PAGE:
The Pirate boys see the end coming. Their best days are surely and truely behind them. When they called the shots in South Somalia, not because they were any better, but because there was nothing else in South to compare it against to in terms of administration. Those days  are coming or have come to an end. 

As Mogadishu assumes more control and specially the H-clan builds its area in terms of Administration and infrastracture. It translates more power and more influence, a direct correlation to Puntland's declining political influence and deminising econimic and military prowess. 

There is almost next to zero for Pirate boys to bargain with Mogadishu. Probably a realisation that they are coming to terms with. They offer Mogadishu almost nothing either by way of influence on the ground in the deep South or by influence on regional dynamics. 

They may try to jump from the frying pan and into the fire by trying to go alone, something some of their intellectuals have been dipping their toes in and out and some of their diaspora have entertained wholeheartedly. It is a dead-end though. 

The curtins is closing down. How soon and how fast, is the question really. 

 

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23 minutes ago, Suldaanka said:

They have eaten more than they can chew. 

The Pirate boys see the end coming. Their best days are surely and truely behind them. When they called the shots in South Somalia, not because they were any better, but because there was nothing else in South to compare it against to in terms of administration, is coming to and end. 

As Mogadishu assumes more control and specially the H-clan builds its area in terms of Administration and infrastracture. It translates more power and more influence, a direct corellation to Puntland's declining political influence and deminising econimic and military prowess.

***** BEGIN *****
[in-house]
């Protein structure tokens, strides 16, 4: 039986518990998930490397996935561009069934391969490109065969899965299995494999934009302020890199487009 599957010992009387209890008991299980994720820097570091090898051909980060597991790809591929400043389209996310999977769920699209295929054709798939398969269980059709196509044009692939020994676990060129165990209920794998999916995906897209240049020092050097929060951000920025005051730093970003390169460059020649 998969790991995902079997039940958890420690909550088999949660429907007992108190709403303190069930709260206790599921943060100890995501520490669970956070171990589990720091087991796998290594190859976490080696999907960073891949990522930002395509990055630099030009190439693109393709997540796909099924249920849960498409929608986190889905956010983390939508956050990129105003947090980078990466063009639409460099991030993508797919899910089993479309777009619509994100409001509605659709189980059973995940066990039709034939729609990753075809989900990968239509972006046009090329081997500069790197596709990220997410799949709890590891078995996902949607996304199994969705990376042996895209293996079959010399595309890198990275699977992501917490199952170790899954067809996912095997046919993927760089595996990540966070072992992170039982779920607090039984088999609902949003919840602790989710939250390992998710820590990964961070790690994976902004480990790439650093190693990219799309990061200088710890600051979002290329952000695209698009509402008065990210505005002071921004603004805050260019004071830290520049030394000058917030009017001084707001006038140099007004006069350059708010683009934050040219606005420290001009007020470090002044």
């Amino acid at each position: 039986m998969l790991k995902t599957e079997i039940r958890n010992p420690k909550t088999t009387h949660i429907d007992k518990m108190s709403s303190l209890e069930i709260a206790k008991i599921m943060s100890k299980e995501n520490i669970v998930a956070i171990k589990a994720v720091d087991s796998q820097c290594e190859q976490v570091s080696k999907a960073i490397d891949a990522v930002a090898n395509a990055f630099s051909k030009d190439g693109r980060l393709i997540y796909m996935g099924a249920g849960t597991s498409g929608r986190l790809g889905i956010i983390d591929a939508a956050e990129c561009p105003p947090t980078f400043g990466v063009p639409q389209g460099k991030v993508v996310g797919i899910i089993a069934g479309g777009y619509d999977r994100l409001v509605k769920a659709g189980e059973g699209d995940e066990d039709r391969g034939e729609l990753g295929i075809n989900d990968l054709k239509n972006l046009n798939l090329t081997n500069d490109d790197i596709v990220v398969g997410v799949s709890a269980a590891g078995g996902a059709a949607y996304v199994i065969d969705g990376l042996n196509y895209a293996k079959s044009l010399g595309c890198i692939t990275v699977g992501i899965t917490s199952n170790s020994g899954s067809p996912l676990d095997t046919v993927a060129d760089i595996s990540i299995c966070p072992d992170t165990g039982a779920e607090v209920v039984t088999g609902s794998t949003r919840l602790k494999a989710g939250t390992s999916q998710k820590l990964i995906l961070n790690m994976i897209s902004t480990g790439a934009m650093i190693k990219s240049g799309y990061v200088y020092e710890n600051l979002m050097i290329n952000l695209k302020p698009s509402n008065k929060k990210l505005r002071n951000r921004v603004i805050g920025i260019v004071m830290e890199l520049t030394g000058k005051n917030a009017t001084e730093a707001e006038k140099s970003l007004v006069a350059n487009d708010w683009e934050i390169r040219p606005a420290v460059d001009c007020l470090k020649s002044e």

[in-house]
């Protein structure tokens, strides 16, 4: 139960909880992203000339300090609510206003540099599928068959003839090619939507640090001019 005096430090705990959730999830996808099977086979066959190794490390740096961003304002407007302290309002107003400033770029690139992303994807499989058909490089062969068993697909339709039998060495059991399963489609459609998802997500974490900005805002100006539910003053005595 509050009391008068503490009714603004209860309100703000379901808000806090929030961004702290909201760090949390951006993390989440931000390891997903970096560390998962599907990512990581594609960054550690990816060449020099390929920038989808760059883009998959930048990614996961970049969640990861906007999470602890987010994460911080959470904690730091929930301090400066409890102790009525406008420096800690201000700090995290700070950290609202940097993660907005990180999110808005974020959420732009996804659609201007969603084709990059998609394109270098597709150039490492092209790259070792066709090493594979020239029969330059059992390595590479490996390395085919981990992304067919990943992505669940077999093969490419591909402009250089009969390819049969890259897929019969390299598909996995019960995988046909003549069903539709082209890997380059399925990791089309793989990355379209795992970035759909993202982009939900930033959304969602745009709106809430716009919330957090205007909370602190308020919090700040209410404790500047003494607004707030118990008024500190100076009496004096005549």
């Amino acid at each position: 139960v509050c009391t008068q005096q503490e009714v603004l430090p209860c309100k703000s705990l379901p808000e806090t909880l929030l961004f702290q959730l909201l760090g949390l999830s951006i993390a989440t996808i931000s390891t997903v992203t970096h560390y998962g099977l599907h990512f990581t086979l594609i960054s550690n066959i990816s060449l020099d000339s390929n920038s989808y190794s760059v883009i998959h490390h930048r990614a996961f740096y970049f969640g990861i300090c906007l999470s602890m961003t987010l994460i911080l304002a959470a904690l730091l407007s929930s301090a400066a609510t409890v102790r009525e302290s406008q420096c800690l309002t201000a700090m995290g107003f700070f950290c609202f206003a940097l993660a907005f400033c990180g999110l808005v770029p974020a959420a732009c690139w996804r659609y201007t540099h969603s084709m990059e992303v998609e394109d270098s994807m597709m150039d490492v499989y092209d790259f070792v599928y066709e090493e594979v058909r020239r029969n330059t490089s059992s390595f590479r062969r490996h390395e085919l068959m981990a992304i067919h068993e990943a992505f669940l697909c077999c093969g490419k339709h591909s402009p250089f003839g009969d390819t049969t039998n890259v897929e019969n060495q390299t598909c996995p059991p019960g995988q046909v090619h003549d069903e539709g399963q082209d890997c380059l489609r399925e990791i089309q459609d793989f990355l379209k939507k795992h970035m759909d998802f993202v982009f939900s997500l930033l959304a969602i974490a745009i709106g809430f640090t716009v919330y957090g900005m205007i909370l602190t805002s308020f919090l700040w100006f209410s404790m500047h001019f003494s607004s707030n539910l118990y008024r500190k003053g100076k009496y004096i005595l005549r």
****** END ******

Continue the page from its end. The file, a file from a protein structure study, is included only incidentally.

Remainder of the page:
There is almost next to zero for Pirate boys to bargain with Mogadishu. They offer Mogadishu almost nothing either by way of influence on the ground in the deep South or by influence on regional dynamics. 

The curtins is closing down. How soon and how fast, is the question really. 

 

LOL

I have never seen someone reword the same sentiment so many times. Your first paragraph would suffice but it looks like that gave you some catharsis.

  • Haha - That was funny. You made me laugh! 1

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Suldaanka,

But there is no nail to hammer.

Puntland has always options. Its just a matter of reurn on investment.


As long as Somaliland exists the same way, Puntland is critical for both Somalia and Somaliland.

You do not want to Push them South and the South does not want to push them North. That is a fact of life which has been the reality past 30 years and last 20 years openly and clearly.

They can also simply choose UAE and follow through and never hesitate about Mugadishu choices and games. UAE will be more than happy to break the sympathy to Djibouti that is obvious.

Ethiopia cannot harm Puntland. Its never in Ethioias interest, who ever is in power.


Its also easy for Puntland to play games if it comes to it, against Faarmajo. That is easy if it comes to it.


Your peace if not your existence is affected by what happens in Puntland. This is what Ghelleh used to say about Kililka, before he rearranged things from his border to Dirdhaba.

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Oodweyne   

Old_Observer,

I agree with Suldaanka, in the sense that Puntland is really in the middle of a rock and hard place at least for now. And it's in that sense, particularly so long as Mr Abby Ahmed who is in camp with Mr Farmaajo is in the show in Addis-Ababa. And that in turn means, politically speaking Puntland is in a tight and bothersome spot. 

Secondly, so long as they have no extensive economical connection with Ethiopia the way in which Somaliland has (through Berberra port and through Berberra corridor to the Killilka), and the way in turn Djibouti has with Ethiopia already, then they will also be economically in danger if and when economically powerful region(s) emerged in the south of them. Particularly one which has a modern and international standard port of the kind Berberra can be soon enough. 

Third, politically speaking, the days in which Pirate-land used to say our way or the highway is over in Mogadishu. And this the elites of this fiefdom know it. Which is why they may be about to throw their last "ultimate dice" of a political kind into the table.

So we shall see. But in all sense the political picture is really bleak for Pirate-land at least for now.